Britain’s Public Accounts Show Surplus in July
The just released Britain’s public sector borrowing data has delivered positive news in the form of a budget surplus for July, the first in nearly three years, suggesting that the British Chancellor George Osborne’s plans to eliminate the budget deficit is steadily succeeding.
In Europe, growth in private sector activity in the Euro zone and its largest economy unexpectedly accelerated in August, signalling that the overall economy is recovering steadily in the third quarter. However, the French manufacturing sector slipped further into contraction territory. Separately, just as the dust had settled in Greece, Prime Minister Alexis Tsipras resigned and has called for a snap election. Across the Atlantic, the August manufacturing PMI will be eyed later today.
Pound Sterling – UK Markets
Sterling traded sharply lower against the majors yesterday after data showed that the broad measure of UK retail sales fell short of market estimates for July. Even though the retail sales figures were slightly lower than expected, improving wage growth, falling fuel prices and a low interest rate environment seems to have supported consumers’ discretionary spending power last month. Meanwhile, UK manufacturing orders made an unexpected recovery in August while export orders, as reported by the CBI yesterday, continued to struggle on the back of a strong Sterling. The strength of the home currency and a slide in energy prices have reduced factory costs, but at the same time, the strong Pound has affected the competitiveness of British export products in the European and other overseas markets.
The Pound – US Dollar currency pair has hardly responded to the just released British government budget data. The official figures showed a budget surplus for July, as tax receipts rose, indicating that the government’s effort to bring down the budget deficit has been steadily making progress.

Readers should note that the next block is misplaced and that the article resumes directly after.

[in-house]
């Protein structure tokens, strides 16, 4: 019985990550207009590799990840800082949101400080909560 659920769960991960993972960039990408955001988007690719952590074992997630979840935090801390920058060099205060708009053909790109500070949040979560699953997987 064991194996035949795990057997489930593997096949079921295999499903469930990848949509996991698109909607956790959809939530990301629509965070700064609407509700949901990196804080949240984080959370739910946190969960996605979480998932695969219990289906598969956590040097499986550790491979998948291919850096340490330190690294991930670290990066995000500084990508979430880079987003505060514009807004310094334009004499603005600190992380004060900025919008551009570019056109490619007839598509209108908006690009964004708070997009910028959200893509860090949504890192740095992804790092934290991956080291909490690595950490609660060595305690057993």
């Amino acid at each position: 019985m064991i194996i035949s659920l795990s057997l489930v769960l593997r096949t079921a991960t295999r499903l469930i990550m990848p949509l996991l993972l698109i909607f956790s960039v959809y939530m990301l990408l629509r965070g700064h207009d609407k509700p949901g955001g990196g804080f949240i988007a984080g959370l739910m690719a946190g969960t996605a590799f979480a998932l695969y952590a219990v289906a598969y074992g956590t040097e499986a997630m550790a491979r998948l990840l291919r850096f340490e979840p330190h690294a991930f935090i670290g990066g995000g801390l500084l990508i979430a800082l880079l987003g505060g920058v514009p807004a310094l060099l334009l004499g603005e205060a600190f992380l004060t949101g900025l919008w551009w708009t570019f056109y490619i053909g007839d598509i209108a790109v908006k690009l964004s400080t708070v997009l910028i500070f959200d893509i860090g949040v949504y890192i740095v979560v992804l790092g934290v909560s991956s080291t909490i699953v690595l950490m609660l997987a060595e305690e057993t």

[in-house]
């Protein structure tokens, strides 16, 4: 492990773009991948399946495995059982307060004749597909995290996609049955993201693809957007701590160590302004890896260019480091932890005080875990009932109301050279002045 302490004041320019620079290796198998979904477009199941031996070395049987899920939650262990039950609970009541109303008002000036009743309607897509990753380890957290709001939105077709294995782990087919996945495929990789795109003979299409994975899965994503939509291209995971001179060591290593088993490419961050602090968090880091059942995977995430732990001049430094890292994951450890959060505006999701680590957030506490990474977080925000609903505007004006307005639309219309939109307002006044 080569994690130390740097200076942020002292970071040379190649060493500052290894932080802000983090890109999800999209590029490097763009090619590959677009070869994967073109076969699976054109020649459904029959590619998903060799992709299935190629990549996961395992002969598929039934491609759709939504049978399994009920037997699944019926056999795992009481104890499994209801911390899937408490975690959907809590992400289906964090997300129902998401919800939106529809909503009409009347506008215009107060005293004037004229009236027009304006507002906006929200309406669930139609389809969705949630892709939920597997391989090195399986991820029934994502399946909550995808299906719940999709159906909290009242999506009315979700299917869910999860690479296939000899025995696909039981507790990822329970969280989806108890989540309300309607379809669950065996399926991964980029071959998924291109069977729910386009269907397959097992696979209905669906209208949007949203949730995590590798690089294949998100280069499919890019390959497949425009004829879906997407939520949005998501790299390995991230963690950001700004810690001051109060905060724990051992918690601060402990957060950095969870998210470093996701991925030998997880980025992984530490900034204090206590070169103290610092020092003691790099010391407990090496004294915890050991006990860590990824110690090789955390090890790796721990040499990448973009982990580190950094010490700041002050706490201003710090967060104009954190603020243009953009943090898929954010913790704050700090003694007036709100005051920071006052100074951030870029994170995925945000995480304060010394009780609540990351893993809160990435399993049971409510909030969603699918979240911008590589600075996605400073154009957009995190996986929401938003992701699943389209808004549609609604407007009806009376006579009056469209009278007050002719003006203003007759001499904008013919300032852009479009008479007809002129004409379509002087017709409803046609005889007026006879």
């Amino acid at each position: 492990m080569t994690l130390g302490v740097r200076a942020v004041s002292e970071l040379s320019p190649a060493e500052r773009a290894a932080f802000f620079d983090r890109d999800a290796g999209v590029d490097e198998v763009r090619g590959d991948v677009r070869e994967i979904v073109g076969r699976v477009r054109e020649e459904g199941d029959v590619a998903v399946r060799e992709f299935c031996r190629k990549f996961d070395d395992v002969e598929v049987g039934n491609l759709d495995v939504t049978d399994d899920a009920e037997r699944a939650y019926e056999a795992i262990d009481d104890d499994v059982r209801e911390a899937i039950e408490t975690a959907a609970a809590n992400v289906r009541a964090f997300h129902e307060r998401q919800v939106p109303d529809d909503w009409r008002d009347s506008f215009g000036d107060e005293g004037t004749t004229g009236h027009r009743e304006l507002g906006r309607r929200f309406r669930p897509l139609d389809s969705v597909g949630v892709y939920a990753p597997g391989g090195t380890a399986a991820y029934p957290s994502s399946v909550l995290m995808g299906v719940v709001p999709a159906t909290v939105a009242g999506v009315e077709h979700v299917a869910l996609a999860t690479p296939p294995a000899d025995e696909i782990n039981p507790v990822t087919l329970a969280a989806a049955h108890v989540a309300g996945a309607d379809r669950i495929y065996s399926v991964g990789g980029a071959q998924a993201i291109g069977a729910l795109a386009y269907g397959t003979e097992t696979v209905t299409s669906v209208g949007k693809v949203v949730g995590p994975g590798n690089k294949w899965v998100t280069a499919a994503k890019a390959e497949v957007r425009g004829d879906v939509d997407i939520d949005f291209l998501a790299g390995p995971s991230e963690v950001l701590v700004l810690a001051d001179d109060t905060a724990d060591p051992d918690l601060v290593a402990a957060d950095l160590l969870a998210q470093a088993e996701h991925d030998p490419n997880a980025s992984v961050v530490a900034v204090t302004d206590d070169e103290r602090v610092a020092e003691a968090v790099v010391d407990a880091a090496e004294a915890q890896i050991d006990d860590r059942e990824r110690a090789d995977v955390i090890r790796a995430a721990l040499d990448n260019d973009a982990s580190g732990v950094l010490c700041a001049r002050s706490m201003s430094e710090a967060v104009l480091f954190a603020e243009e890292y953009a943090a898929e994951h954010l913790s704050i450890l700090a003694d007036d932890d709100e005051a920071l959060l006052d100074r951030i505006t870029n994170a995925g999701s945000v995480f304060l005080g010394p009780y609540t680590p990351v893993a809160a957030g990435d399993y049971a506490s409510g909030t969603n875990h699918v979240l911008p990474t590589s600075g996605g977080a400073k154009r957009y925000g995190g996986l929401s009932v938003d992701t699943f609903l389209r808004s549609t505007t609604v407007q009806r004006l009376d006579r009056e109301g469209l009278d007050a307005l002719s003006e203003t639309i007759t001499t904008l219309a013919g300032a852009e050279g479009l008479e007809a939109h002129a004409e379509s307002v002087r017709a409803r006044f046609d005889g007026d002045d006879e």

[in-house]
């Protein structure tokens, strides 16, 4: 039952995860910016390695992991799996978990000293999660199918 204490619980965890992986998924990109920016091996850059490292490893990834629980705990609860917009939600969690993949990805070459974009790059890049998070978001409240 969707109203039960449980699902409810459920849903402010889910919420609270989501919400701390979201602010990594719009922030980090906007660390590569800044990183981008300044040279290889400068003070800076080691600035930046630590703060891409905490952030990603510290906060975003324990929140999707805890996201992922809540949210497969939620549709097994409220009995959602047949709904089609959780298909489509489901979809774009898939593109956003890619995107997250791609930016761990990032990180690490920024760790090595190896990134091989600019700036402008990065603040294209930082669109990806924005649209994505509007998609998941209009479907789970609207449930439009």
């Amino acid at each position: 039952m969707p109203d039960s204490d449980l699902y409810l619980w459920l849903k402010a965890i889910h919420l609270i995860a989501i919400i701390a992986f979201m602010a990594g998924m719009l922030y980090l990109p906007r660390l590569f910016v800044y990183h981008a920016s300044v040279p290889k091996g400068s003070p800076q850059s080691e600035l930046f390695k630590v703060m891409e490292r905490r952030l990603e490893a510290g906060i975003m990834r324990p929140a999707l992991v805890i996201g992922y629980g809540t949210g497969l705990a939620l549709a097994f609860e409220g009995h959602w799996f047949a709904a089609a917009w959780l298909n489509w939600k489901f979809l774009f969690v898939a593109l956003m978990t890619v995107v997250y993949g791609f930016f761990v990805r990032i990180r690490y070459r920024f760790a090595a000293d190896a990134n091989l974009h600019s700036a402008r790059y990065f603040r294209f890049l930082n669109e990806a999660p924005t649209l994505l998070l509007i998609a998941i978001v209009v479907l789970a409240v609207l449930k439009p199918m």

US Dollar – US Markets
The US Dollar is trading on a weaker footing against the Euro and the Japanese Yen this morning. The US Dollar seems to have lost some momentum after the minutes of the US Fed’s last meeting earlier this week indicated that policy makers were willing to wait and watch before initiating a rate rise. Meanwhile, there is little data on tap in the US today that could spur gains in the US Dollar against its key peers. The only US economic data that has the potential to influence trading in the greenback against the major currencies is the early publication of US manufacturing activity for the current month. The Markit flash manufacturing PMI data which is scheduled later in the day is anticipated to show a small pickup in industrial activity for August.
Yesterday, data showed that US home re-sales jumped to a multiyear high for July and factory activity in the mid-Atlantic region surged higher than market expectations for the same month, providing fresh evidence of steady US economic growth. Meanwhile, claims for first time jobless benefits unexpectedly inched higher last week, but the trend remained consistent with a strong labour market.
Euro – European Markets
The Euro picked up pace against its key peers earlier this morning. On the data front, the European calendar which remained light throughout the week, had on tap today a string of flash manufacturing and services PMI from the Euro zone and its various economies and a German consumer sentiment survey. However, economic news that came out of the Euro bloc this morning failed to strengthen investor sentiment. Manufacturing PMI indices out of Euro zone’s largest two economies painted a mixed picture for August, with activity in French manufacturing sector lagging while an increase in output and new orders in Germany pushed the manufacturing index to a multi month high. However, GfK survey data revealed that consumer morale in Germany has slightly dampened heading into September, as persistent fears about the Greek debt crisis weighed on consumer sentiment. The Euro surrendered part of its gains against the majors, post the economic releases.
Meanwhile, Greece is getting ready for fresh elections following the resignation of its Prime Minister Alexis Tsipras yesterday.
Other Currencies – Highlights
The Japanese Yen is trading broadly higher across the board today, with the US Dollar – Japanese currency pair slipping below the 123.00 mark. The Japanese Yen is likely to remain well supported today unless there is a major turnaround in sentiment. The Japanese Yen remains well bid following the weak PMI manufacturing numbers from China and the resignation of the Greek PM.
In economic news, preliminary PMI data released earlier in the day indicated that Japanese manufacturing activity fell shy of market estimates for August but the sector expanded at its fastest pace in seven months on the back of improved domestic demand in the world’s third largest economy. The upbeat manufacturing PMI numbers suggests that the economy might resume growing in the second half of this year, despite extended period of export weakness that could limit recovery in the economy.